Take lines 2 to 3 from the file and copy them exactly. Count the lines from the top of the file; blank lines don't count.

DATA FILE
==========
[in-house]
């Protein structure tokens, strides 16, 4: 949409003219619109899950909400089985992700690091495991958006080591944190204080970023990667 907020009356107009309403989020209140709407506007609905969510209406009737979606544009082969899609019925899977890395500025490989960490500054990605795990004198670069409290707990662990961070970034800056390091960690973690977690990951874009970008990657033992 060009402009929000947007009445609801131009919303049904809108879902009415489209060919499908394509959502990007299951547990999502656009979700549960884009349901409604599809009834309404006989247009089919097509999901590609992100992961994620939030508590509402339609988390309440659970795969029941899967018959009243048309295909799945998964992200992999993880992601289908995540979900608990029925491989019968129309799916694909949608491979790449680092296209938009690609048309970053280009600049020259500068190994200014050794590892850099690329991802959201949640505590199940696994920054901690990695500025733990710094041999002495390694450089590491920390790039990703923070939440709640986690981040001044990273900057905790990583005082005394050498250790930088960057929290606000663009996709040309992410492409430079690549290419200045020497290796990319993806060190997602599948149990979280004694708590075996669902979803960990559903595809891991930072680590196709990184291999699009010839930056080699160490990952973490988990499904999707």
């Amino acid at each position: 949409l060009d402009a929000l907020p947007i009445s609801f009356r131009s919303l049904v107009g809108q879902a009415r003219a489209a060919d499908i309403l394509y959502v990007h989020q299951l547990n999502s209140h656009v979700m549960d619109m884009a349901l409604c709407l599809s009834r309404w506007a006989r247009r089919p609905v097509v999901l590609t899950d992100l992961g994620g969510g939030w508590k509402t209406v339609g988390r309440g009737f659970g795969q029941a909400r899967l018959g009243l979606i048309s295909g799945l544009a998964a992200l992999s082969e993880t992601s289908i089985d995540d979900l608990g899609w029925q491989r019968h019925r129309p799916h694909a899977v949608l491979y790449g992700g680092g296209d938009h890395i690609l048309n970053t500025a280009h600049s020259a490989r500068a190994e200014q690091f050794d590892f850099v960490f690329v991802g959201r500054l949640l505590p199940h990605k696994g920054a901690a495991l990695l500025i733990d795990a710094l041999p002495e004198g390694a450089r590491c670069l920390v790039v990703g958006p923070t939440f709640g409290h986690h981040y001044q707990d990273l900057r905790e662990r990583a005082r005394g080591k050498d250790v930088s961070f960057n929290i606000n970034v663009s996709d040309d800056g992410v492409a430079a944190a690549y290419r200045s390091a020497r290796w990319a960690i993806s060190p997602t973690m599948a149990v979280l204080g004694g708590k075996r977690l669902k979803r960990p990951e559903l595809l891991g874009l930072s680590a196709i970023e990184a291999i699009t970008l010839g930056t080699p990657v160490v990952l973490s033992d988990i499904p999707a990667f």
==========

């Protein structure tokens, strides 16, 4: 949409003219619109899950909400089985992700690091495991958006080591944190204080970023990667 907020009356107009309403989020209140709407506007609905969510209406009737979606544009082969899609019925899977890395500025490989960490500054990605795990004198670069409290707990662990961070970034800056390091960690973690977690990951874009970008990657033992 060009402009929000947007009445609801131009919303049904809108879902009415489209060919499908394509959502990007299951547990999502656009979700549960884009349901409604599809009834309404006989247009089919097509999901590609992100992961994620939030508590509402339609988390309440659970795969029941899967018959009243048309295909799945998964992200992999993880992601289908995540979900608990029925491989019968129309799916694909949608491979790449680092296209938009690609048309970053280009600049020259500068190994200014050794590892850099690329991802959201949640505590199940696994920054901690990695500025733990710094041999002495390694450089590491920390790039990703923070939440709640986690981040001044990273900057905790990583005082005394050498250790930088960057929290606000663009996709040309992410492409430079690549290419200045020497290796990319993806060190997602599948149990979280004694708590075996669902979803960990559903595809891991930072680590196709990184291999699009010839930056080699160490990952973490988990499904999707």
């Amino acid at each position: 949409l060009d402009a929000l907020p947007i009445s609801f009356r131009s919303l049904v107009g809108q879902a009415r003219a489209a060919d499908i309403l394509y959502v990007h989020q299951l547990n999502s209140h656009v979700m549960d619109m884009a349901l409604c709407l599809s009834r309404w506007a006989r247009r089919p609905v097509v999901l590609t899950d992100l992961g994620g969510g939030w508590k509402t209406v339609g988390r309440g009737f659970g795969q029941a909400r899967l018959g009243l979606i048309s295909g799945l544009a998964a992200l992999s082969e993880t992601s289908i089985d995540d979900l608990g899609w029925q491989r019968h019925r129309p799916h694909a899977v949608l491979y790449g992700g680092g296209d938009h890395i690609l048309n970053t500025a280009h600049s020259a490989r500068a190994e200014q690091f050794d590892f850099v960490f690329v991802g959201r500054l949640l505590p199940h990605k696994g920054a901690a495991l990695l500025i733990d795990a710094l041999p002495e004198g390694a450089r590491c670069l920390v790039v990703g958006p923070t939440f709640g409290h986690h981040y001044q707990d990273l900057r905790e662990r990583a005082r005394g080591k050498d250790v930088s961070f960057n929290i606000n970034v663009s996709d040309d800056g992410v492409a430079a944190a690549y290419r200045s390091a020497r290796w990319a960690i993806s060190p997602t973690m599948a149990v979280l204080g004694g708590k075996r977690l669902k979803r960990p990951e559903l595809l891991g874009l930072s680590a196709i970023e990184a291999i699009t970008l010839g930056t080699p990657v160490v990952l973490s033992d988990i499904p999707a990667f």